The routine that worked best for him was: infrequent baths, followed by immediate lotion while he was still wet, and lots of steroid creams (unfortunately-- the Elidel did not help one bit).
Don't you wish there was a consensus on how to treat these kids? But, maybe they all react differently.

Posted on: Fri, 03/19/2004 - 11:47pm
docd3122's picture
Joined: 01/16/2001 - 09:00

Wish our ezcema kids came with a manual! Our DD kept us up at night through the whole summer last year. Our recommendations are: If the rash is bleeding and not improving, see a dermatologist. Our DD's skin was infected and she was prescribed an oral antibiotic and Cutivate cream. This combination with vaseline applied twice a day cleared her skin completely within 4 days. She also is on Claritin syrup and Singulair. When her skin becomes aggrevated, we give her Benadryl also at night to help stop the itching. If she has any gluten sensitivities, then avoid Aveeno products since they are not gluten free. Many lotions can irritate the skin, so sticking with vaseline is a good choice. Unfortunately, elidel and protopic further irritate her skin. DD is ultra-sensitive, so any foods she is allergic to cause her to flare up within 12-24 hours. Good luck!

Posted on: Sat, 03/20/2004 - 3:44am
srujed's picture
Joined: 09/05/2003 - 09:00

My DS also has eczema but it seems to flare up more in the winter due to the dry heat in our house I guess. He does have some flare ups in the warmer weather too but not as bad. He only gets a bath every other day as I was told that too many baths would make the eczema worse. We also use cortaid cream as needed and always use lotion or cream after baths. I had heard before that petroleum jelly products were good for eczema but it made his alot worse so we stick to creams like Eucerin. Hope this helps a little bit and good luck!

Posted on: Sat, 03/20/2004 - 8:29am
chuser's picture
Joined: 07/21/2003 - 09:00

Hello All:
Thanks for all the replies. My daughter is 4 years old, and has had eczema since she was an infant. She has been on steriod creams since she was 1 month old. My DH and I are worried that she has used them for so long, there may be a chance of side effects. Not sure if that is a founded worry or not. She has a pediatric dermatologist since her pediatrician deemed her eczema severe. The dermatologist recommended the bathes (5-10 minutes) and they have helped alot. My daughter has extremely dry skin. If you touch it, it feels more like the skin of a 40 year old than a young child. Her allergist as well recommends the bathes. So far they are the only thing which alleviate itch, besides a strong dose of antihistaimines. We do have a humidifier for the house, the relative humidity is 35%. We also moisturize alot with vaseline and Glaxal Base. Sigh what to do, what to do.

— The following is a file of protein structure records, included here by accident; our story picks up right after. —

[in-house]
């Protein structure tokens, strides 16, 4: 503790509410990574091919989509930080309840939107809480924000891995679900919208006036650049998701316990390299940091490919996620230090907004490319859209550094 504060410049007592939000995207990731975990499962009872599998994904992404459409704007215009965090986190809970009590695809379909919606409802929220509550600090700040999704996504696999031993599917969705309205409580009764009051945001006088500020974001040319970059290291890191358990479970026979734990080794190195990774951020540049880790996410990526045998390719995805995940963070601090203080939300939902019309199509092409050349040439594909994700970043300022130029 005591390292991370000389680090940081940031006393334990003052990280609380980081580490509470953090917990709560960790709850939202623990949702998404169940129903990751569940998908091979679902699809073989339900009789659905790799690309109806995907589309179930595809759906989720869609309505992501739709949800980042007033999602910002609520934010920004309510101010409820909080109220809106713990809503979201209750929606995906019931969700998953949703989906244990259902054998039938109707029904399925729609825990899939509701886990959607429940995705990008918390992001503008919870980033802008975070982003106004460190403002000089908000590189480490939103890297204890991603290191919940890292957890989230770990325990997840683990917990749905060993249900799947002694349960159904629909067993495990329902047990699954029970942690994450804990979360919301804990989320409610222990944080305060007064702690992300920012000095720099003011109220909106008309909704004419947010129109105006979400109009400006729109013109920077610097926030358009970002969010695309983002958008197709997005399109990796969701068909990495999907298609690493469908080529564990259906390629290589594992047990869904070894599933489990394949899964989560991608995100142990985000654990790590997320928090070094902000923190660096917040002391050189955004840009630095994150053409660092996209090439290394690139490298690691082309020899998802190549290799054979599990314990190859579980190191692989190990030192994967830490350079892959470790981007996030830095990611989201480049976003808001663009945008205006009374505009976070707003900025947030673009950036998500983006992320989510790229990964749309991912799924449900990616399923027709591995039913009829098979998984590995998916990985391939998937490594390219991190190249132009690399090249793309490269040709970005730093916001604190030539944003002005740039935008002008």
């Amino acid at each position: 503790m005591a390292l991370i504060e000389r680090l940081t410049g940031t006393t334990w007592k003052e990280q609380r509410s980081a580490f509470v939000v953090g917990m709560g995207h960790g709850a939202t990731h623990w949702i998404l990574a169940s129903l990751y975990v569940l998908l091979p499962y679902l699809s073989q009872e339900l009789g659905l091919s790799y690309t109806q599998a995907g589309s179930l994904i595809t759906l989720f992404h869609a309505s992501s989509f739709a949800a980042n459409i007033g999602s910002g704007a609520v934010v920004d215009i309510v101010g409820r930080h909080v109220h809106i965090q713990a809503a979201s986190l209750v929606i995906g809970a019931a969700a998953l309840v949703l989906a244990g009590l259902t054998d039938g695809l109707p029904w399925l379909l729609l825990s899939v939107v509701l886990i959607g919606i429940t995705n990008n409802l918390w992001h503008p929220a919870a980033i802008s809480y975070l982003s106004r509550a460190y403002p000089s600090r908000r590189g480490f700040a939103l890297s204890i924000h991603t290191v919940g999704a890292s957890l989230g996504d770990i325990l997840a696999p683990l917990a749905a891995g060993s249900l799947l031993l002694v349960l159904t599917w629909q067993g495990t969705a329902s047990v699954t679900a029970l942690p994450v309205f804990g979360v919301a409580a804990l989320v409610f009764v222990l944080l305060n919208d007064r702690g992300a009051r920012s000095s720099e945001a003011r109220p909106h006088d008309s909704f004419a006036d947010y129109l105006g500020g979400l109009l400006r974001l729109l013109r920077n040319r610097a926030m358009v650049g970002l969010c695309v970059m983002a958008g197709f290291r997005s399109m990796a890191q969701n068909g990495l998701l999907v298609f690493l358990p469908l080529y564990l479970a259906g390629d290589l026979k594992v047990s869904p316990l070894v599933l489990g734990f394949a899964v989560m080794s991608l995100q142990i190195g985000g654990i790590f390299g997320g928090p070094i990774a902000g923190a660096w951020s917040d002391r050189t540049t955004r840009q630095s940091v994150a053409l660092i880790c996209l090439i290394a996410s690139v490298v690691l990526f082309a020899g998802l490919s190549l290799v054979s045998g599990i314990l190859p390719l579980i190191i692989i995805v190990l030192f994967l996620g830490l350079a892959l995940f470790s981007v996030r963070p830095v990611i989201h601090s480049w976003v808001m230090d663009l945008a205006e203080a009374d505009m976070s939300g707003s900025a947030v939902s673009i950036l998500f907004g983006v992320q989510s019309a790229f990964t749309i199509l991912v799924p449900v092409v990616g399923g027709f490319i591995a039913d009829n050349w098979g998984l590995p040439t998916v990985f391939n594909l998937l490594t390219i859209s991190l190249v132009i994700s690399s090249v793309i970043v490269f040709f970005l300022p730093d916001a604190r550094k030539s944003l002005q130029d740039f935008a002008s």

We do not keep any foods in the house which she is allergic to, including "may contains". So I think she should not be coming in contact with them. However I am going to do a double check.
Obviously there is one thing (or things) which bother her, but what? Or maybe not since my DH mother had severe eczema as a child (DH's grandfather still talks about it!). She outgrew it when she got her first period. Well it is only 10-12 years away.

Posted on: Mon, 03/22/2004 - 11:31am
teacher's picture
Joined: 11/02/2000 - 09:00

Hi Claudia,
I'm 36, I live in Alberta, and I've had excema my entire life. I've been on steroid creams for 36 years, and as far as I know, there's been no side effects for me!
The weather DEFINITELY affects my excema. It seems as though it flares up with ANY change in the weather, but I am absolutely the worst (i.e. head-to-toe) in late May. I don't have a clue what the trigger is that happens then (obviously I have some environmental allergy), I just know it always happens then. (I didn't put it together with the time of the year until I got married in late May, and every year on my anniversary thereafter, I realized I was "just as bad as I was on our honeymoon." Voila, a connection to the time of year.)
I've heard recently that the no bath/frequent bath directives from doctors are changing. What I've heard most recently is that SHORT, frequent baths are best for excema. However, I think you should just do what works!!!!! Personally, my skin is no better when I skip or skimp on the bathing.
As an adult, I can control things better if I keep myself extremely hydrated, too. But it's not as easy to make sure a child drinks lots and lots of water every day ..... nor do I think that pediatricians really recommend that.
I wish you luck with this. Like I said, my best piece of advice is to keep experimenting and stick with what works.

Posted on: Mon, 03/22/2004 - 11:01pm
wendysco's picture
Joined: 05/03/2003 - 09:00

Short tepid baths have always worked best for my kids, I also found that a non-soap cleaanser (we use vanicream bar) helped alot, then lots of moisturizer after. My kids tend to flare in the spring/summer, environmental allergies I presume. My dd did flare this winter, had patches all over, still have no idea why. I have also found that some oatmeal tied up in pantyhose works wonders, take turns squeezing it all over them.